bitten by ferret _ 3

How To Stay Healthy Around Pet Ferrets

Share on facebook
Facebook
Share on twitter
Twitter
Share on pinterest
Pinterest

When you own a pet ferret, there are many things you need to do to ensure that you and your pet are as safe as possible. Pet ferrets can transmit several diseases and viruses to humans.

Here are some tips to help you stay healthy around pet ferrets, so you can enjoy this amazing animal without putting yourself at risk.

Prevent Ferret Scratches and Bites

Ferret scratches and bites can happen at any time, and they are often caused by a lack of understanding and training on the ferrets’ part.

The best way to avoid getting bitten by your ferret is to avoid rough play

They love to play and chew, but they can and will play too rough if not taught how to play gently.

A bite that is not taken care of might end up spreading bacteria to your blood, and in case your ferret is unvaccinated, it could even spread rabies.

What Should You Do When Bitten Or Scratched By a Ferret

wash hands when bitten by ferret
  • Immediately wash the wound with water and soap
  • Find out if the ferret has a rabies vaccination

You will need the rabies vaccine license number and the veterinarian’s contact information to check for sure.

Very infrequently do well-kept domesticated ferrets give serious diseases. As long as you are an adult and in overall good health condition, you should be fine.

But an infectious ferret could be dangerous for small children, the elderly, and people with a weak immune system. It would be best if you did not let your child play with it unsupervised.

Campylobacter and Salmonella Bacteria

Ferrets can carry several diseases.  The most common of these is campylobacter, a bacterial infection that can lead to fever, diarrhea, and abdominal pain.

Ferrets can also carry salmonella, a bacterial infection that can lead to fever, diarrhea, bloody stools, and abdominal pain.

Microscopic Parasites

Giardia lamblia causes giardiasis, a widespread disease in the United States. It causes diarrheal illness. One way to pick it up is when you are changing your ferret’s litter box.

Ferrets can carry the parasite Toxoplasma gondii too – It causes toxoplasmosis, which is a severe disease if you are pregnant and could lead to complications – even miscarriage.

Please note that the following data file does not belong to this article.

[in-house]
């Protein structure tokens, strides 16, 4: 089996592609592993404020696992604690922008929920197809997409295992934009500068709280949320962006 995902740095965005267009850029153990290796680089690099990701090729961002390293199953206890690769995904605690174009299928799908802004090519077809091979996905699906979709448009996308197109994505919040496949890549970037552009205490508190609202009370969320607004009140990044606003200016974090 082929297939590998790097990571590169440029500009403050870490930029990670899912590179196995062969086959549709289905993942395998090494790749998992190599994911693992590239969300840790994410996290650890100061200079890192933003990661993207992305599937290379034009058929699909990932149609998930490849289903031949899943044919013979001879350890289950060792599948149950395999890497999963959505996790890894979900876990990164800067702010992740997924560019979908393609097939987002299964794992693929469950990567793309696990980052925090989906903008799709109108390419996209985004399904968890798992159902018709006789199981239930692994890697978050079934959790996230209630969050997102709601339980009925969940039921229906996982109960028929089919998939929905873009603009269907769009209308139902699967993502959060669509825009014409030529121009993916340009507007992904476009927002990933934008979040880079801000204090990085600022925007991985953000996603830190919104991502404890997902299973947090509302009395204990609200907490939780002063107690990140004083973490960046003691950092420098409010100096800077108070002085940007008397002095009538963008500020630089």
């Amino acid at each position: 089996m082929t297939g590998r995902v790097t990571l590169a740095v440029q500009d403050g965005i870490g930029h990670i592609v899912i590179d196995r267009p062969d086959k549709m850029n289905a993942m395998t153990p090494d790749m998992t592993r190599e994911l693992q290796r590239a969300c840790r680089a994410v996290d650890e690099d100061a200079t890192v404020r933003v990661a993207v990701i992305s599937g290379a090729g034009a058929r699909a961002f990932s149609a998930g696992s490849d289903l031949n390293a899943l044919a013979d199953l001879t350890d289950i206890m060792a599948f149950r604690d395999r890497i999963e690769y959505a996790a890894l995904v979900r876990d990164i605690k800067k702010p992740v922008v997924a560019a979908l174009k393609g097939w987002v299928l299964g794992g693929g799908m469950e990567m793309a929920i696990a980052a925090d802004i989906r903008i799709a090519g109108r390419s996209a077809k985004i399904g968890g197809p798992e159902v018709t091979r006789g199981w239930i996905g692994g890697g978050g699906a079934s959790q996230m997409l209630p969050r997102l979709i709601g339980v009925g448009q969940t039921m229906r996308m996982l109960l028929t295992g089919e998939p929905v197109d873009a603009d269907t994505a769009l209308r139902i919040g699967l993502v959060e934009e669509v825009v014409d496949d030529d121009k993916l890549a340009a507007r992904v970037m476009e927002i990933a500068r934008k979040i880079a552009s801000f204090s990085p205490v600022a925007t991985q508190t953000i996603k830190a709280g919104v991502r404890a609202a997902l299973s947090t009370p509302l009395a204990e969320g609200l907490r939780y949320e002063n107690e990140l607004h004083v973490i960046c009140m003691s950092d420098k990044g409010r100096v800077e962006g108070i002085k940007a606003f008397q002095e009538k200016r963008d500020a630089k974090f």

Skin Parasites

Several skin parasites could spread through contact with your ferret or his cage, for example:

  • Ringworm (is a fungus)
  • Fleas
  • Scabies (less likely but possible)

Ringworm

Signs of ringworm include scaly patches on the skin and red patches that are usually circular.

If you start to show symptoms, you will need to see a doctor for treatment, as it is a fungus that thrives in moist, warm areas.

Ringworm is highly contagious, so if you show symptoms, it’s a good idea to avoid contact with other people or pets until you’ve been treated.

Fleas

Just like their canine and feline relatives, pet ferrets are also susceptible to fleas. Fleas can feed on human blood too.

Scabies

Though scabies is often considered a nuisance, they are also fairly common and can be spread via direct contact from pets to their owners.

Treating scabies in animals and humans is fairly easy, so if you suspect your pet has scabies, it’s important to get him checked by a veterinarian right away – and you should probably see your doctor too …

What Else Can You Do To Protect Your And Your Ferrets Wellbeing

It is important to keep your ferret’s cage clean and wash your hands often when handling your ferret.

  • Before and after playing with your ferret
  • Before and after cleaning the cage
  • Before and after handling toys and supplies
  • Before feeding and after feeding

Monitor Your Ferret’s Health

check ferret coat

When your ferret stops being his or her usual active, playful self, it’s time to schedule a checkup.  

A sick ferret is a very weak ferret, and he or she will typically avoid playing or exercise of any kind until the problem is resolved.  

A ferret that has lost its appetite may be sick, but it could also just be bored, so make sure you keep the ferret’s living space interesting, with lots of hiding places and other ways to get exercise (read.. care for your ferret).

Signs to look out for

  • Your ferret shows sluggish/depressed behavior.
  • Dull hair
  • Loose stool
  • Discharge from nose/eye
  • Breathing is abnormal

If any of the signs above occurs, contact your vet right away. 

Ferrets Can Be Infected With Influenzia

Did you know that Ferrets can be infected with influenza? It could spread from ferrets to humans (and vice versa), leading to serious illness. To stay healthy around your ferret, a yearly flu shot could be a good idea.

Humans and Ferrets Can Give The Common Flu and Colds to Each Other

Most pets, including ferrets, can catch cold and flu viruses. Humans can catch viruses from their pets. In the past, the only animals that could give humans the flu and colds were ferrets, monkeys, and pigs.

Now,  the CDC (Center for Disease Control) says that humans can catch the flu and cold viruses from pet ferrets.

If you happen to have the flu, stay clear from your ferret. If that’s not an option, wear a face mask and gloves. Also, wash your hands before and after you are dealing with your ferret.

If you own a group of ferrets (“a group of ferrets is called a business“) separate the sick one immediately.

Again, contact your vet and discuss further steps.

Related Posts